Meeting date: Thursday, May 21, 2020
Meeting of the Parliament (Hybrid) 21 May 2020
Agenda: Covid-19 Lockdown: Next Steps, Members’ Question Time, Urgent Question, Decision Time
Members’ Question Time
Local Government and Communities
The next item of business is a members’ question time session on local government and communities. This session follows the format that we have used previously only in virtual sessions. If members wish to ask a supplementary to their own question, they should press their request-to-speak button or the online equivalent. Any additional requests to speak will be taken if time permits at the end of the session. As ever, we would appreciate short and succinct questions and answers.
Local Authorities (Income Shortfall)
In its discussions with local authorities, has the Scottish Government been able to quantify the shortfall in revenue income that councils have suffered as a result of Covid-19 because of facility closures and reductions in fees, charges and so on? Is the cabinet secretary aware that Convention of Scottish Local Authorities leaders have agreed to work on a joint letter to the Chancellor of the Exchequer about the impact of that loss of income? What actions can the Scottish Government take to support local government leaders in their approach to the United Kingdom Government?
Ministers are in regular and open dialogue with COSLA on the range of cost pressures that local authorities are facing as a result of the Covid-19 crisis, including the impact of loss of income. Officials have now received COSLA’s analysis of the initial additional expenditure and loss-of-income figures for the period from March until the end of June 2020, in which it has estimated the losses of income to authorities.
We will continue to engage with the United Kingdom Government about the funding implications of Covid-19, including its impact on local government, and my colleague Kate Forbes continues to engage with the UK Government, especially on the financial implications of Covid—not just the implications for the Scottish Government but its impact on local government more generally.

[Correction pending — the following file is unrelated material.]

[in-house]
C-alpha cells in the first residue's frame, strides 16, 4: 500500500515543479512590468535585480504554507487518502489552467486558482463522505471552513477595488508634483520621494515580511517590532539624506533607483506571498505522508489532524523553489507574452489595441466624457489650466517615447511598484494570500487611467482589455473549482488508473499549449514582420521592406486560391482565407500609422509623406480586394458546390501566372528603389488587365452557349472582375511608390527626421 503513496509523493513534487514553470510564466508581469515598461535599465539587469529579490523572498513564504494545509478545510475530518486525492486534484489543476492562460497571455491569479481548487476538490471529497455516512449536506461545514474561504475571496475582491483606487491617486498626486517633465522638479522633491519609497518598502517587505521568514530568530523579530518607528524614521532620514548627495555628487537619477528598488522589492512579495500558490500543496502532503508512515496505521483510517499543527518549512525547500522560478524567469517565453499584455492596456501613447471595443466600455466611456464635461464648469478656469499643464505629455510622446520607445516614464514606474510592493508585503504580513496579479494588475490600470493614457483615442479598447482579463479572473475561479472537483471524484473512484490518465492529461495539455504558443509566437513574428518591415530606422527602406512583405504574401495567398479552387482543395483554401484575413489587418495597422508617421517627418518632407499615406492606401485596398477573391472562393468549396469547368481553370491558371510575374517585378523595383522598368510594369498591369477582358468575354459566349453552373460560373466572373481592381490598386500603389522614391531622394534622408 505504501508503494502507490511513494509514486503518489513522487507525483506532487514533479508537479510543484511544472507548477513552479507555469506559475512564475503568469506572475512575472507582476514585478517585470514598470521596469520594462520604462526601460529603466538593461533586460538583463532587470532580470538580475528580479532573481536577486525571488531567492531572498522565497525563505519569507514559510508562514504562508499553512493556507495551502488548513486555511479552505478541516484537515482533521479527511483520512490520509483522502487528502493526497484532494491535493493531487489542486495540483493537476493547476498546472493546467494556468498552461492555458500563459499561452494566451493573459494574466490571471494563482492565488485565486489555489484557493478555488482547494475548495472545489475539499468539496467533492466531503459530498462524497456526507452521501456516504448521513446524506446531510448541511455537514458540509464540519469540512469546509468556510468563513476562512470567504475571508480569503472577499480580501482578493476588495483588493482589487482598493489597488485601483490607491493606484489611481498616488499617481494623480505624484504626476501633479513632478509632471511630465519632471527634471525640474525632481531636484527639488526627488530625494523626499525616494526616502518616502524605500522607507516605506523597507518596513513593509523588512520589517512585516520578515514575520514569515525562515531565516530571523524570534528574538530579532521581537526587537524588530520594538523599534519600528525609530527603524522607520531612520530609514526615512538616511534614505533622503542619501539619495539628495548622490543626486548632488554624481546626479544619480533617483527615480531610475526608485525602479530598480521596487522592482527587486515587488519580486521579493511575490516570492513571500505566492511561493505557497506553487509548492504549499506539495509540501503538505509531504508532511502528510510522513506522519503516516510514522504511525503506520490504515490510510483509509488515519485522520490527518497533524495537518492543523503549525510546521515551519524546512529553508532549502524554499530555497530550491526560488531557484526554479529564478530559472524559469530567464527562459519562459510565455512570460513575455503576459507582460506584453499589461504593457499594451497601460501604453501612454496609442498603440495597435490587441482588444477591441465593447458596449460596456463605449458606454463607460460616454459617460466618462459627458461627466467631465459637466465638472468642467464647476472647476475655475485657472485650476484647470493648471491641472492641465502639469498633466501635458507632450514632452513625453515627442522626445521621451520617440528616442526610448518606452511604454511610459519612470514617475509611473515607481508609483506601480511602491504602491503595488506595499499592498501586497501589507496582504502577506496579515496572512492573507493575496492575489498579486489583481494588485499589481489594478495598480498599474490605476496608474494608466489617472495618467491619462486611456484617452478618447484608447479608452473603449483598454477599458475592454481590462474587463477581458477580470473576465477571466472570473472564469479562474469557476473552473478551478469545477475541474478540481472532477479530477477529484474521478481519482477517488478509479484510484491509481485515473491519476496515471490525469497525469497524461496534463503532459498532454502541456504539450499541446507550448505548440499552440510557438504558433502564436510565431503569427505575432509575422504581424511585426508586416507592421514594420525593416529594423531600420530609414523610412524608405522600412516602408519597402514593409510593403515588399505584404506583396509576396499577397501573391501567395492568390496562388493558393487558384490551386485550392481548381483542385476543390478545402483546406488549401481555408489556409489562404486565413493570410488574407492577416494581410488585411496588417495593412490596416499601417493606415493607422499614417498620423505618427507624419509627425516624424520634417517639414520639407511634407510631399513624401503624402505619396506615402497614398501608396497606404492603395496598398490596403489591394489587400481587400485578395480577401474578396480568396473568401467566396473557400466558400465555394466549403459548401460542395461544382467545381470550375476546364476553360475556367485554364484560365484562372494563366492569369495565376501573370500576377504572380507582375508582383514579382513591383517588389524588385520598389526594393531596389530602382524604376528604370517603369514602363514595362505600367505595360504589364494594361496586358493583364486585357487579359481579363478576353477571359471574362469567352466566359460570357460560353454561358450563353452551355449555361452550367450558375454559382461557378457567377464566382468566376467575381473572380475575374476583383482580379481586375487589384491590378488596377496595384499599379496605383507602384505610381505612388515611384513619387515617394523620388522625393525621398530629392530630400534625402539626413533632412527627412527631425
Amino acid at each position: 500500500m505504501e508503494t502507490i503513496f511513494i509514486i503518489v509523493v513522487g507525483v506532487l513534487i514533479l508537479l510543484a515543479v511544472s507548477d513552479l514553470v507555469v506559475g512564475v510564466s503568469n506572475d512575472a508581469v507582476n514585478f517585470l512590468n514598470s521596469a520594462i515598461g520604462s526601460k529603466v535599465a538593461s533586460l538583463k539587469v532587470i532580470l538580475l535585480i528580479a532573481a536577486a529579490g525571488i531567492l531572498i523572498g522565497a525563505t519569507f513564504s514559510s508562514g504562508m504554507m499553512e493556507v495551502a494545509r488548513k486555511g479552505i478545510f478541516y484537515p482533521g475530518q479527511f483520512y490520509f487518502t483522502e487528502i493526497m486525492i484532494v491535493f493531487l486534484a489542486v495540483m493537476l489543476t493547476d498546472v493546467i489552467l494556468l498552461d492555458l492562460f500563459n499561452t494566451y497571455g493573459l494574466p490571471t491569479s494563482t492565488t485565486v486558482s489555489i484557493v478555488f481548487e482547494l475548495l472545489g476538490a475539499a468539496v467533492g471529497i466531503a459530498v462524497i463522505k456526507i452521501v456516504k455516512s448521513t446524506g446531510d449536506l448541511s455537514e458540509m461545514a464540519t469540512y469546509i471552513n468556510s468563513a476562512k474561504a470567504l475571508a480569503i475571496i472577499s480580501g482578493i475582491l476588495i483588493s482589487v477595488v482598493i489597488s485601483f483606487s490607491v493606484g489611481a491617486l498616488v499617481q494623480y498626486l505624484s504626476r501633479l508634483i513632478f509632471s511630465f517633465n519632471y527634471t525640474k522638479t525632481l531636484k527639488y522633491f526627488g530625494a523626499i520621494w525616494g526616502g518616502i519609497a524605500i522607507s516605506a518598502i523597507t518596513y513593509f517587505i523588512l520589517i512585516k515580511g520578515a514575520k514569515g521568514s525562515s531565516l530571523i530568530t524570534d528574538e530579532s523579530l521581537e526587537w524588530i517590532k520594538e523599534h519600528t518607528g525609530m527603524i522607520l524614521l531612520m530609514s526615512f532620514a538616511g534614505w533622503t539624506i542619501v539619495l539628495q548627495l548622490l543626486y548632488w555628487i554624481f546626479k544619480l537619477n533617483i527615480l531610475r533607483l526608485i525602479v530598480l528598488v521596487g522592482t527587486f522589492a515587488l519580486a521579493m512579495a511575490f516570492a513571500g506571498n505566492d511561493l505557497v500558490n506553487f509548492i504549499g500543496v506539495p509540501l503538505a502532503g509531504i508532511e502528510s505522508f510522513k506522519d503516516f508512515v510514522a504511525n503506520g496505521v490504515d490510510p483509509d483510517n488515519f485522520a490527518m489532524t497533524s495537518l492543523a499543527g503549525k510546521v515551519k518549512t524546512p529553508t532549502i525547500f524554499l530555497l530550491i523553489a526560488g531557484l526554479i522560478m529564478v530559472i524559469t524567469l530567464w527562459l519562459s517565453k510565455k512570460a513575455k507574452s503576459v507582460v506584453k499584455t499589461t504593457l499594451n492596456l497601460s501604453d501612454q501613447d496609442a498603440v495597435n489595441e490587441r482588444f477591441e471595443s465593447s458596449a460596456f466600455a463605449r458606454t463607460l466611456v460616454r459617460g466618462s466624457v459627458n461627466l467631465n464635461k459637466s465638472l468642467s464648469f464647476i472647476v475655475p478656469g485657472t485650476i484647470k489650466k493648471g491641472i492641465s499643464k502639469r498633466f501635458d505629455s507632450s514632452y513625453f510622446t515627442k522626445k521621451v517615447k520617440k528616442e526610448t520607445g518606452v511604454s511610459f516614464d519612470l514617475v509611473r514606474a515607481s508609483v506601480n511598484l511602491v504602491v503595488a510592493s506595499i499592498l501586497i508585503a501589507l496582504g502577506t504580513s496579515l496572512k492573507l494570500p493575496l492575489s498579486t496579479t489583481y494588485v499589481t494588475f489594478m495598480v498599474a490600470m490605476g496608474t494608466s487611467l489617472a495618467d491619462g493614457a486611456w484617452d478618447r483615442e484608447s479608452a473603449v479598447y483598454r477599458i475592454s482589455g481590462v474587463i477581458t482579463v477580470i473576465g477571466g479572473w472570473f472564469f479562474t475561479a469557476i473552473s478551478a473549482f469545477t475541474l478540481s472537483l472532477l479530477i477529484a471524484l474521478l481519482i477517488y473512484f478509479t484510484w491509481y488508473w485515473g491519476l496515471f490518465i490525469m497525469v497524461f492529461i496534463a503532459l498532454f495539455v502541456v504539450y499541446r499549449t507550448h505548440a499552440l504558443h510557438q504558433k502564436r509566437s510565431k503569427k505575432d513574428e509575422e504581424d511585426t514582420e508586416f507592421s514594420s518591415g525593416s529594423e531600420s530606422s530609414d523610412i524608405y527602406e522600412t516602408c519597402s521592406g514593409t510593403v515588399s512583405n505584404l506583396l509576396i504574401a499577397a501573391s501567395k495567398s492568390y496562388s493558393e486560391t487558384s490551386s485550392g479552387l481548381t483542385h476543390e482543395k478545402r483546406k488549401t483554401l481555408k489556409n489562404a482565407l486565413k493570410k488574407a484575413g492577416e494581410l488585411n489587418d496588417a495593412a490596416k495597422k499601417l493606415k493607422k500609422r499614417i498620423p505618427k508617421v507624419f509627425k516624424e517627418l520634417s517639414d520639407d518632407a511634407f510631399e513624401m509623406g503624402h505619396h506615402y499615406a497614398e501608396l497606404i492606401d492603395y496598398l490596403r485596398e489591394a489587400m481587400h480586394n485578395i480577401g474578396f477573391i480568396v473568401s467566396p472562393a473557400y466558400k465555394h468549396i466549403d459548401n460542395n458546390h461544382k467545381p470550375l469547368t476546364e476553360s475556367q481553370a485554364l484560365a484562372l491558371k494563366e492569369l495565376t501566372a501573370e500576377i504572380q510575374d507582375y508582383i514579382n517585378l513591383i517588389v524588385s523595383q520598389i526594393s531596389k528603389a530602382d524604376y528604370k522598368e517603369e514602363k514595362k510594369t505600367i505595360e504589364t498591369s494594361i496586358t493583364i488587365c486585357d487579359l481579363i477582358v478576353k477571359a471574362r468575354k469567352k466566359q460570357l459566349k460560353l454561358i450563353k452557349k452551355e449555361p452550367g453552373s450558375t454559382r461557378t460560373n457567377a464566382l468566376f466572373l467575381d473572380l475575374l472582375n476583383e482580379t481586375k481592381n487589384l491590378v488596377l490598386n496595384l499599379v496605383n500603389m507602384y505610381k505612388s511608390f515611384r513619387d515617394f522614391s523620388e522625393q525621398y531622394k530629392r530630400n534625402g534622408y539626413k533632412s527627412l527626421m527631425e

We will continue to keep members updated on how those discussions progress, but no one is under any illusion about the fact that this has been a challenge not just for us but for local government, too.
Does the cabinet secretary agree that those discussions with the Treasury are very important because of the very limited level of fiscal powers that are available to devolved Governments in situations such as this? Does she agree that in this situation, under the fiscal framework, only the UK Government can borrow to support that type of activity and that the Scottish Government cannot?
Absolutely. Nobody is under any illusion about the unprecedented situation in which we and the UK Government find ourselves. That begs the question whether the current fiscal arrangements are suitable to respond to the unprecedented nature of the pandemic.
We want to continue to engage constructively with the UK Government. The First Minister outlined how that constructive engagement with the UK has been critical in enabling us to try to emerge—we hope—from the current restrictions.
We must have discussions about whether the current fiscal arrangements are appropriate for us to ensure that we can protect jobs and our public services, and ensure that we do not revert to the austerity that happened as a result of the financial crisis of 2007-08.
We will continue to engage robustly but constructively with the UK Government, but the situation highlights the shortcomings of the current fiscal arrangements. We want to support people, our economy and our communities as best we can, and that will mean that we will look for borrowing powers.
The answer that Bruce Crawford was looking for was £100 million.
My question relates to the route map that the First Minister has just outlined, and specifically to construction. She said that in phase 1, there would be a three-stage restart—stages 0 to 2—for construction. I have just looked that up. It includes the phrase “soft start to site works”. I do not know what that means. Does it mean that the 6,000 homes in Scotland that are nearly complete can be completed? If it does not mean that, what does it mean?